The Collaborative International Dictionary of English v.0.48:
Ease \Ease\ ([=e]z), n. [OE. ese, eise, F. aise; akin to Pr.
ais, aise, OIt. asio, It. agio; of uncertain origin; cf. L.
ansa handle, occasion, opportunity. Cf. Agio, Disease.]
1. Satisfaction; pleasure; hence, accommodation;
They him besought
Of harbor and or ease as for hire penny. --Chaucer.
2. Freedom from anything that pains or troubles; as:
(a) Relief from labor or effort; rest; quiet; relaxation;
as, ease of body.
Usefulness comes by labor, wit by ease.
Give yourself ease from the fatigue of watching.
(b) Freedom from care, solicitude, or anything that annoys
or disquiets; tranquillity; peace; comfort; security;
as, ease of mind.
Among these nations shalt thou find no ease.
Take thine ease, eat, drink, and be merry.
(c) Freedom from constraint, formality, difficulty,
embarrassment, etc.; facility; liberty; naturalness;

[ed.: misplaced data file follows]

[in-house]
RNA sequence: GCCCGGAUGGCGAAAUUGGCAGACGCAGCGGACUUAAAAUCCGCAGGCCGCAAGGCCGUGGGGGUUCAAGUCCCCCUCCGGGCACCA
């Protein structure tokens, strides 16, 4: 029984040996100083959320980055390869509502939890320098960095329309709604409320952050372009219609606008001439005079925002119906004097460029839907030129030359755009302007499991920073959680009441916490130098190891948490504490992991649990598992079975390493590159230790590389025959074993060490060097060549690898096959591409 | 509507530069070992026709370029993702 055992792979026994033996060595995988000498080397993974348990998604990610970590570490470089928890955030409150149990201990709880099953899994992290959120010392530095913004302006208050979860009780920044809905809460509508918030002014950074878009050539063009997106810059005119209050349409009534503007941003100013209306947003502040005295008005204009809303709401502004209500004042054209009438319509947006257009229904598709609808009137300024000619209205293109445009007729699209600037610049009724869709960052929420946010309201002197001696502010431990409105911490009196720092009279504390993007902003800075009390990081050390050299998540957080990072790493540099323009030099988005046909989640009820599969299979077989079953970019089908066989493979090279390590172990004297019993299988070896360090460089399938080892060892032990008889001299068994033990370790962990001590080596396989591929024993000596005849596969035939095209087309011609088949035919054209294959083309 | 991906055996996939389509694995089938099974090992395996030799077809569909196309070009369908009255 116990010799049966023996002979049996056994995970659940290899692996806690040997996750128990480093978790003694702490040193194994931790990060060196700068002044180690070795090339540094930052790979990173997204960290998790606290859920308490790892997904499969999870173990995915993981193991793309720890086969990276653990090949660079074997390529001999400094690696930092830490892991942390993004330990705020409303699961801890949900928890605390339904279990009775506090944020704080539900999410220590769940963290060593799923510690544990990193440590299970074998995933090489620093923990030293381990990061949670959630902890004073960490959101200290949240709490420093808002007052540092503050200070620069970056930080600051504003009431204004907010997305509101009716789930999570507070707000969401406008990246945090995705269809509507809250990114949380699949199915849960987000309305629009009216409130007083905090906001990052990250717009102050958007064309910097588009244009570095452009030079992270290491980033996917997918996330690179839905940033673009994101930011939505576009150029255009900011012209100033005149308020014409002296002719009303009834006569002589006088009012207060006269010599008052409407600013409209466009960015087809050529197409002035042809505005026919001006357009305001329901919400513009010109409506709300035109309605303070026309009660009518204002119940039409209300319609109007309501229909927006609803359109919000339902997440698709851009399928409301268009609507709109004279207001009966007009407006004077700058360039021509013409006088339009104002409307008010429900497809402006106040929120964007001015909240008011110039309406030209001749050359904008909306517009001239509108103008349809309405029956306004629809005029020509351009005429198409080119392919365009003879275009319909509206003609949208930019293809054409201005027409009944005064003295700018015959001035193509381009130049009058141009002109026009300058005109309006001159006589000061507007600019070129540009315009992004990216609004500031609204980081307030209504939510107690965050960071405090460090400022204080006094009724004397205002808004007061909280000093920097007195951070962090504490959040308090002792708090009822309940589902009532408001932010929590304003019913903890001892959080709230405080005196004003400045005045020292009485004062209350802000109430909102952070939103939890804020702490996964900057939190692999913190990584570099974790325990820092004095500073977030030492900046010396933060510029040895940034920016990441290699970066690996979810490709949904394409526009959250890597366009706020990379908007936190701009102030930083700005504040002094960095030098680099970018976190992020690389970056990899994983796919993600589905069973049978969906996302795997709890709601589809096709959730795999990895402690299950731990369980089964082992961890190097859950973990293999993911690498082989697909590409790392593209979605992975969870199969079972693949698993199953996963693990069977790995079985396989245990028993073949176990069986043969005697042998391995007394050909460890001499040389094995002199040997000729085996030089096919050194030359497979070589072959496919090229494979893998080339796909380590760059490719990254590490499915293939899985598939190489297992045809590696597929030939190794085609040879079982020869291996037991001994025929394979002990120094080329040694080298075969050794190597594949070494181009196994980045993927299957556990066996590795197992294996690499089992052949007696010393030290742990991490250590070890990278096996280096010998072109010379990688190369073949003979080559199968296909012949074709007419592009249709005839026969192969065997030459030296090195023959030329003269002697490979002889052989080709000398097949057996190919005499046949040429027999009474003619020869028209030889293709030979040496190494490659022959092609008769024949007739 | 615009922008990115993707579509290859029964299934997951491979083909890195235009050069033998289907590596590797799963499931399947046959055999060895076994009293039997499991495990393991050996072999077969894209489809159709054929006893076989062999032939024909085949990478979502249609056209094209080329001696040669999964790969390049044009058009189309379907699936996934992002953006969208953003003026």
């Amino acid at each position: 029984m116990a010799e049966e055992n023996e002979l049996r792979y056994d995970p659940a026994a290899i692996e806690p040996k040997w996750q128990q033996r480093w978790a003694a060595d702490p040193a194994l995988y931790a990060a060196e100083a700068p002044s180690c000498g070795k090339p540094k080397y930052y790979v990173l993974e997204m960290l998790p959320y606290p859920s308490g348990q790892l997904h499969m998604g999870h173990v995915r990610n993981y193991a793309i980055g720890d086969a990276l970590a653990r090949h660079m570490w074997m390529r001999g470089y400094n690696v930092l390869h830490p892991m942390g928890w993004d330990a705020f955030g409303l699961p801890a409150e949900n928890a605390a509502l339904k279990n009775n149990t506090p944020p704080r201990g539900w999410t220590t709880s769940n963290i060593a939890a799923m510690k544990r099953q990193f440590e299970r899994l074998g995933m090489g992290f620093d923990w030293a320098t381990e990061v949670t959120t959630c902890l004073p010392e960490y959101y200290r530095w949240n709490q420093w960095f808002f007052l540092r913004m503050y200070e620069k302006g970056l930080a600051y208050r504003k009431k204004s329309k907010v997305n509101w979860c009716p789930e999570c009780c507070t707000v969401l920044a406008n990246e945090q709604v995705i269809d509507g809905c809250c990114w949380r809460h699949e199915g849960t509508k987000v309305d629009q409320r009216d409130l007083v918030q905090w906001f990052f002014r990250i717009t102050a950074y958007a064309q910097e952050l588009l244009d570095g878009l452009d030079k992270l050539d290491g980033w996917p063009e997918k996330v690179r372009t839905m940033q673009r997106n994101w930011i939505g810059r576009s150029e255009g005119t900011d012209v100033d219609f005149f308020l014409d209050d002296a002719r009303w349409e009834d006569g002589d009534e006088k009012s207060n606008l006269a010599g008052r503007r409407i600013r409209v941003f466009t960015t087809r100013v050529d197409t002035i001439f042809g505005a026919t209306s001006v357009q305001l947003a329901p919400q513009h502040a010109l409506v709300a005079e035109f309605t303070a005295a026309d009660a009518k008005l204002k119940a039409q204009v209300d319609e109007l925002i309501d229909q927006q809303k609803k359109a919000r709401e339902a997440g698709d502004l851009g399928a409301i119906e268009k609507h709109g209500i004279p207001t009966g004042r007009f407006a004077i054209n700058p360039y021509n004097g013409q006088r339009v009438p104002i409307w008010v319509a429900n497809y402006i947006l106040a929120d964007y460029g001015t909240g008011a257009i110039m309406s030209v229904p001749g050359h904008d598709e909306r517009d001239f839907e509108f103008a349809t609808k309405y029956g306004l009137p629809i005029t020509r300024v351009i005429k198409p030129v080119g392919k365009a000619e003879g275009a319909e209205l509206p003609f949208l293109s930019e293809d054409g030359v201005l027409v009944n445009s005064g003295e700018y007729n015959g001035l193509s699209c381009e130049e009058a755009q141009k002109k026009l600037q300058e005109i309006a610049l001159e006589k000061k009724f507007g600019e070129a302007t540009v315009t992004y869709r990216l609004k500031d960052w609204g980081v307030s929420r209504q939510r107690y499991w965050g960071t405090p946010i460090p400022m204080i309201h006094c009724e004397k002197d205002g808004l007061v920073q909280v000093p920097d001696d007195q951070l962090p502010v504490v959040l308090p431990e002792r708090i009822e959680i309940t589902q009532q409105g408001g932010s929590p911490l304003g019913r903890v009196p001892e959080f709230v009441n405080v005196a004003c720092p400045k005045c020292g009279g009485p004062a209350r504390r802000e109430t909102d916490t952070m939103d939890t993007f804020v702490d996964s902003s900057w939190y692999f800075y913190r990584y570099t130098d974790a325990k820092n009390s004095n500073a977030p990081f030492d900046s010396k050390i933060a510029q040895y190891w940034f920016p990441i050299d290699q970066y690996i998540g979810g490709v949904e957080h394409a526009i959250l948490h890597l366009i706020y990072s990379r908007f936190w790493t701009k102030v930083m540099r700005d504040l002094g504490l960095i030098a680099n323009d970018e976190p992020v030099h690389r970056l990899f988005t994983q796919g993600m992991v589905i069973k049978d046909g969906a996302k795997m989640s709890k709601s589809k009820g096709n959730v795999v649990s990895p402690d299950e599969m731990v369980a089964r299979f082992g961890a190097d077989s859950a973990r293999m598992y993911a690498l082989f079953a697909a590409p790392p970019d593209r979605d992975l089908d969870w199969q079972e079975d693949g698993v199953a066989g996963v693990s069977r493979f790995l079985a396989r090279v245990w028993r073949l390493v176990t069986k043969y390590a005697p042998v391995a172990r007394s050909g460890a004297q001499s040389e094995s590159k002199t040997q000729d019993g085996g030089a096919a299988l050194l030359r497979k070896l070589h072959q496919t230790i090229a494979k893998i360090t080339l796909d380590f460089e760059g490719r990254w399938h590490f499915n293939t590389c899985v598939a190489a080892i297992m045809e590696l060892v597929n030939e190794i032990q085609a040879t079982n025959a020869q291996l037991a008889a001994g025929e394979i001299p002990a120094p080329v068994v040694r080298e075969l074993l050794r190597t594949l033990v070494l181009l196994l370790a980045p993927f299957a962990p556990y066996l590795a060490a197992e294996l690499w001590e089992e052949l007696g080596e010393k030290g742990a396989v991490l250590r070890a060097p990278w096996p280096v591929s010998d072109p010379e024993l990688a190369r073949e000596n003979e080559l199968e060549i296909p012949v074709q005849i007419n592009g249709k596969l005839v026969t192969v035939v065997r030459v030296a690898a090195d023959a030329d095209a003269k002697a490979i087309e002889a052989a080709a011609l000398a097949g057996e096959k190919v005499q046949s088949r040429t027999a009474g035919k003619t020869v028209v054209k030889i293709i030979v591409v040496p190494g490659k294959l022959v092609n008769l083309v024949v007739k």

-- said of manner, style, etc.; as, ease of style, of
behavior, of address.
True ease in writing comes from art, not chance.
Whate'er he did was done with so much ease,
In him alone 't was natural to please. --Dryden.
At ease, free from pain, trouble, or anxiety. "His soul
shall dwell at ease." --Ps. xxv. 12.
Chapel of ease. See under Chapel.
Ill at ease, not at ease, disquieted; suffering; anxious.
To stand at ease (Mil.), to stand in a comfortable attitude
in one's place in the ranks.
With ease, easily; without much effort.
Syn: Rest; quiet; repose; comfortableness; tranquillity;
facility; easiness; readiness.